(In this review TheMadIsraeli catches up with the debut album by the French melodic death metal band Aesmah, which was released by Apostasy Records in February of this year.)
Quarantine has my sense of time and priority all fucked up dawg.
Doesn’t mean I haven’t been keeping up with the musical landscape though, and today’s subject is a band who I definitely think needs more exposure. Melodic death metal, as we’ve so often talked about on this site, is almost a relic of extreme metal. It’s either been incorporated into something else, or the bands hanging onto it mostly are just not standing out. They ride the most rote of wavelengths in every aspect of their sound and the by-the-numbers, trying to be oh-so-slightly commercially appealing nature of it is pretty exhausting.
Aesmah, on the other hand, are a new band who get the style they’re playing.
Photo by Amélie Vacher
On their debut album Walking Off the Horizon, they’ve created a pretty inspired brand of riff-intensive melodic death metal that takes a lot of inspiration from bands like Omnium Gatherum, In Flames, Before The Dawn, and Dark Tranquility. Their music is brimming with energy, propulsive grooves, triumphant blasts of thrash beats, and technical layered riffscapes, and it hits that consistently emotive note that made this style stick out to people during its prime. I haven’t heard new melodic death metal this good since I reviewed Framework’s debut, and it makes me exceedingly happy to see there’s new blood that can do this style justice.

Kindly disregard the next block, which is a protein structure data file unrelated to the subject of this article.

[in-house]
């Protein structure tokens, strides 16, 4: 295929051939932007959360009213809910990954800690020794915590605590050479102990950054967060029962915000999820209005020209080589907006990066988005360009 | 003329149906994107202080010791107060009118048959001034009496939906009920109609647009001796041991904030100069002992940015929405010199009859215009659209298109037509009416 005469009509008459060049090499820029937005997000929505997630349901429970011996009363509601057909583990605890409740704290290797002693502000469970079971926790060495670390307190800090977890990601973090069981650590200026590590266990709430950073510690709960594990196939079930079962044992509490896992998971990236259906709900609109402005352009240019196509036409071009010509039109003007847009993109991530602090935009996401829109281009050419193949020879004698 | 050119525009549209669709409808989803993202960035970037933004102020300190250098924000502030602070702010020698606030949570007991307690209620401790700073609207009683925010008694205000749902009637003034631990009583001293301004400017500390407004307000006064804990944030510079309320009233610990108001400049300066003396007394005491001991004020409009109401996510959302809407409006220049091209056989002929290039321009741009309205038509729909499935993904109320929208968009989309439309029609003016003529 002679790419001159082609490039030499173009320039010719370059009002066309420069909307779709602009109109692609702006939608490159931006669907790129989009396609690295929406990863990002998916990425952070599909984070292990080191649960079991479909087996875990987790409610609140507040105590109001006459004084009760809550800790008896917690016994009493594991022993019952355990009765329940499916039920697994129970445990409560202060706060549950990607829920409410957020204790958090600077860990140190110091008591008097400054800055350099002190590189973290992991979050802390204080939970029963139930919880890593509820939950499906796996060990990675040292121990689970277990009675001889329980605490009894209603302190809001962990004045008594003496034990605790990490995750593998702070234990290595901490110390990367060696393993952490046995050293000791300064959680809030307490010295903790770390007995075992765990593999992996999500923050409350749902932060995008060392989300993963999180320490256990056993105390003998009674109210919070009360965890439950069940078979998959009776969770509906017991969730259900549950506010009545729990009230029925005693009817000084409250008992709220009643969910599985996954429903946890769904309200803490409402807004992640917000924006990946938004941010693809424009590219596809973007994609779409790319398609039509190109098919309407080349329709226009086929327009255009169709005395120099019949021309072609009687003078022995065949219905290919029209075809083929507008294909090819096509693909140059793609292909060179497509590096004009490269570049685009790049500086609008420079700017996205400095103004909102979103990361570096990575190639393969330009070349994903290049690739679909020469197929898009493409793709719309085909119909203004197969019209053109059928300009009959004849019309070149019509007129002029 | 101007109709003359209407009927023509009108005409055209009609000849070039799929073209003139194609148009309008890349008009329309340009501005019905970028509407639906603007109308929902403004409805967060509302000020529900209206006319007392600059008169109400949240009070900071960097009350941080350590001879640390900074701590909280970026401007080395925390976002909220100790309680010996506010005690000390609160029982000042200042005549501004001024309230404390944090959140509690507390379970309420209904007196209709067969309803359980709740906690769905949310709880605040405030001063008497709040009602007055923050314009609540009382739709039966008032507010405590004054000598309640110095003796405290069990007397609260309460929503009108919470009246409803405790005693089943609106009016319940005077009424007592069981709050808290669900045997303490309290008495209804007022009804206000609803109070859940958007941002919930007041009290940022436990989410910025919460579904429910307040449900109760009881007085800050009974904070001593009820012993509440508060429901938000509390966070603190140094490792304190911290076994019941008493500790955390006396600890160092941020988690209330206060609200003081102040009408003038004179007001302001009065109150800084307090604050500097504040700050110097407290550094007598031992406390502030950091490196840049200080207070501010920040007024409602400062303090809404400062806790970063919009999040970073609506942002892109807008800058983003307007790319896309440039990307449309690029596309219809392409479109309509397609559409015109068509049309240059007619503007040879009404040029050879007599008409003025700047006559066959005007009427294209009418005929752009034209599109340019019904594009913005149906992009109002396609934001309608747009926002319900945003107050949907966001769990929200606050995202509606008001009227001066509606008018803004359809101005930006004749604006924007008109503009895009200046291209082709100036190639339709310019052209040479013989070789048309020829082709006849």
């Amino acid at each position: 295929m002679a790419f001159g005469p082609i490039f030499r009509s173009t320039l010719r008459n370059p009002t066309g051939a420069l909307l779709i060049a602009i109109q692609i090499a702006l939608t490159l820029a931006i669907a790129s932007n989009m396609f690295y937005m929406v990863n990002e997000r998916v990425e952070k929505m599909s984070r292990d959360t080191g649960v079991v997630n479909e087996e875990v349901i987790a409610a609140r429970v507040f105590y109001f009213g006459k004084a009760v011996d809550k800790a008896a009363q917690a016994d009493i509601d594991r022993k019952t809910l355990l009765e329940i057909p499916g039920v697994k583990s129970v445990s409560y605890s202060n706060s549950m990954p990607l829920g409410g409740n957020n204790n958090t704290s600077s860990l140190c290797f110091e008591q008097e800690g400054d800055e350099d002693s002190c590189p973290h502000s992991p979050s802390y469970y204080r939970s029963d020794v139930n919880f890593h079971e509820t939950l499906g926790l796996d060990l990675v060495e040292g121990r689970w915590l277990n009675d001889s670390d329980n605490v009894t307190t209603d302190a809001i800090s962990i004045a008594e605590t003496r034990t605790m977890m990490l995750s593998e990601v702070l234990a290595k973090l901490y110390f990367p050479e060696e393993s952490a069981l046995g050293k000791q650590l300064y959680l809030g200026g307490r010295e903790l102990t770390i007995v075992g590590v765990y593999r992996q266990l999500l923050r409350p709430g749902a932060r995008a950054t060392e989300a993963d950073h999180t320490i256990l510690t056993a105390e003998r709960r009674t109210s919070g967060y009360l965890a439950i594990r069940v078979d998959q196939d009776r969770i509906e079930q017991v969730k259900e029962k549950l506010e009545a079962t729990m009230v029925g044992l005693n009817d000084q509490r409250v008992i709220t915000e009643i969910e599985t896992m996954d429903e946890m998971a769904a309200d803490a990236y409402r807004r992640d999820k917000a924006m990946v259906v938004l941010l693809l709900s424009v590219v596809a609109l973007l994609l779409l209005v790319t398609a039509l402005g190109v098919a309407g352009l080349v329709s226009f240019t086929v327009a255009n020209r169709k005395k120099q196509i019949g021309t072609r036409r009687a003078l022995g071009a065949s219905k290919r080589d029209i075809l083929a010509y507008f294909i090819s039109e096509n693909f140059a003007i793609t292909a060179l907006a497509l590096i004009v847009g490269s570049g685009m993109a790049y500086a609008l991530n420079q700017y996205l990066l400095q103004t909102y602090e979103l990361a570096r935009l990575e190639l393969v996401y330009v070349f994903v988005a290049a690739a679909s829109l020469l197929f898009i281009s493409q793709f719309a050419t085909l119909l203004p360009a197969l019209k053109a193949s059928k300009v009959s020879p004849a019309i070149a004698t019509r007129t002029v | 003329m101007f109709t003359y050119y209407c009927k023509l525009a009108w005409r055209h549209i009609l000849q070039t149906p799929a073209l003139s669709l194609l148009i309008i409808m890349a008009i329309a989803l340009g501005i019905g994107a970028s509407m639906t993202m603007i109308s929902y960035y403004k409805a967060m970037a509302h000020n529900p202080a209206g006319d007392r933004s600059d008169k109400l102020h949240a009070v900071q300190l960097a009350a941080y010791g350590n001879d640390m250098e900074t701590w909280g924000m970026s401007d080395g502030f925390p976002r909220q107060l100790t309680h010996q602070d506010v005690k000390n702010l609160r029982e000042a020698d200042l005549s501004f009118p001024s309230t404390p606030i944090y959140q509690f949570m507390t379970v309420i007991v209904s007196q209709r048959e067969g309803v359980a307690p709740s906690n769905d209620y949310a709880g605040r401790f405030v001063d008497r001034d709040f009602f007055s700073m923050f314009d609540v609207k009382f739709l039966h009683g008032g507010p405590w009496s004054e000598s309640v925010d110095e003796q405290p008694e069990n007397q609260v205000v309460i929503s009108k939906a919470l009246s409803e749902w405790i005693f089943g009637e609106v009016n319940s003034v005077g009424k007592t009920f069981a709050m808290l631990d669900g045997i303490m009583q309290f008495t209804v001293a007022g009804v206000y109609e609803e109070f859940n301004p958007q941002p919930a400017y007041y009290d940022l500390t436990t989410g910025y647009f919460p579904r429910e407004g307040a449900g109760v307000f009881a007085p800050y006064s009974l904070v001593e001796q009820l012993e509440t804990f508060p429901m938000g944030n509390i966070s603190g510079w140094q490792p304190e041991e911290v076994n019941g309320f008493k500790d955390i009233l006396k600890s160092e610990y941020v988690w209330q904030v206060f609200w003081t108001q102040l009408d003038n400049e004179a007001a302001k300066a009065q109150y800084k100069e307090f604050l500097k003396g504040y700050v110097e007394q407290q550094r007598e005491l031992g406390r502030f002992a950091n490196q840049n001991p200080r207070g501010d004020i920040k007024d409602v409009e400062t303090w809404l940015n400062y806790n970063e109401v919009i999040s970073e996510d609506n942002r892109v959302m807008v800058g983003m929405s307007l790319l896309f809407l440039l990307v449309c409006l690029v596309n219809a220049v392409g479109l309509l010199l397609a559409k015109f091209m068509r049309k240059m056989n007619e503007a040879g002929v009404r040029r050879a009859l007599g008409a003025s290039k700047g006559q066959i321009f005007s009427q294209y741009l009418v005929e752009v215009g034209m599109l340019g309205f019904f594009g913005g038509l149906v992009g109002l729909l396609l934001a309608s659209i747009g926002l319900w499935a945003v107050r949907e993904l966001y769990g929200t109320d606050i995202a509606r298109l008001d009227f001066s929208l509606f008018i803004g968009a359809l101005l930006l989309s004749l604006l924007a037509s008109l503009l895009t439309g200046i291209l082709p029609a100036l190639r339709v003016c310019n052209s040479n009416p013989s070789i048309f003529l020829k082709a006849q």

There’s an undeniable degree of flow to Aesmah’s music. The way this band transition between speedier sections and grooves, and from heavy to ambient and soft, displays an OBSCENE control of dynamics. It’s unreal how good they are at this. Songs like opener “Quartz” and “Emerald Visions” show these peaks and valleys well, but this quality really comes to the forefront on the album’s 12-minute epic “Feeding The Eclipse”. The album has a diversity of song-lengths, but Aesmah definitely seem to do more when they have more to work with. The best songs on here are the longer ones by a mile.
Also, probably just my bias talking, but this band is undoubtedly at their best when they’re mostly operating at fast-as-fuck speeds — the majority of “Quartz”, “Ocean Of Veinings”, and most of “Feeding The Eclipse”. But it’s pretty hard for me to not get sucked into the In Flames circa Come Clarity bounce groove when it comes in.
Definitely a highlight of 2020 for me. I highly recommend checking this out.